Start virtual

Feedback right from the beginning

Additional test methods need to be established in times when vehicles are defined more and more by software and the variety of functions is increasing significantly. Because software errors that are detected only during the test phase on physical prototypes cost a lot of time, money and cause frustration. Then the question often arises: Couldn't the errors have been detected and rectified earlier?

We say yes. In many cases, the test activities can be carried out in virtual test environments. At the software and model level even right from the beginning, and for every change made by the function developers. For this purpose, several scenario-based test cases are developed, which are executed automatically using scalable infrastructure with the aim of bringing new vehicle functions quickly to the market.

Show content

Continuous Testing in the Cloud

With the constantly growing number of software-controlled functions in the vehicle, the test process required is also changing. Virtual environments are being used more and more when developing functions for control units, because this is the only way to test the vehicle functions which are becoming increasingly complex having a large number of variants and fast feedback. It is also becoming ever more important to integrate the wide range of test scenarios into the development process at an early stage. This is the only way to minimize the error rate in real production environments. This increases the requirements for testing tools and test designers at the same time. ...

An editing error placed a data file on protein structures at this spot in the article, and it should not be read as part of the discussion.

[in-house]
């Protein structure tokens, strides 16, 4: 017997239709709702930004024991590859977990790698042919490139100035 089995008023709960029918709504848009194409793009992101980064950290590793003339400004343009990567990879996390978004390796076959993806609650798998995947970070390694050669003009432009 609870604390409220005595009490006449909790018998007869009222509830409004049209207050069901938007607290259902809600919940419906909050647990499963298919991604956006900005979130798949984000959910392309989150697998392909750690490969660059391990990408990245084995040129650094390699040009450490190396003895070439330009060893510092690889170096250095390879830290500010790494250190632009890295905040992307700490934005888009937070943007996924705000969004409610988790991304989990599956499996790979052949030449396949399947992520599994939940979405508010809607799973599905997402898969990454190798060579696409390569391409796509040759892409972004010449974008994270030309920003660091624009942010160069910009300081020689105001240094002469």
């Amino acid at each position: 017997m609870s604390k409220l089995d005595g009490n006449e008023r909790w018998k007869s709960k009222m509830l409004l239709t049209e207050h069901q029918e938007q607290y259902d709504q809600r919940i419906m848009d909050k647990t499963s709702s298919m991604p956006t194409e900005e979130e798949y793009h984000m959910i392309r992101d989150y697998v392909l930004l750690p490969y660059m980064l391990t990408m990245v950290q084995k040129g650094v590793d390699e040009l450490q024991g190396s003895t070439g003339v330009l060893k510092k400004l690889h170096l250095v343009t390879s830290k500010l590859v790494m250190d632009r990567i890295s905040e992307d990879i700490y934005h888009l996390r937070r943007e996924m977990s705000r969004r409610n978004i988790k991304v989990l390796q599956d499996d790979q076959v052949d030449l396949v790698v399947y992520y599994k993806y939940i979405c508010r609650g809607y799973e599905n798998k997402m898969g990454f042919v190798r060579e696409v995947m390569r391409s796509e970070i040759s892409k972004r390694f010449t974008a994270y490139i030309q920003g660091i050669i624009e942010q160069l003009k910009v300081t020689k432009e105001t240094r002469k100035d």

We have defined the following goals for ourselves in order to make the test process when developing automotive software (e.g. with MATLAB/Simulink) as easy as possible:

1. We enable function developers to create and execute tests themselves in a easy manner.


2. We develop generic tests for our customers to automatically detect undesired effects of changes.

3. We are establishing Continuous Testing in the Cloud.


We support function developers in creating simple test cases at model level by providing a special graphical user interface (GUI) for MATLAB/Simulink. This allows test cases for individual components (unit tests) to be created and executed by the user himself based on predefined templates. These tests mainly cover the functional requirements. If they are repeated for every change and any resulting errors are rectified immediately, they contribute significantly to ensuring proper functioning.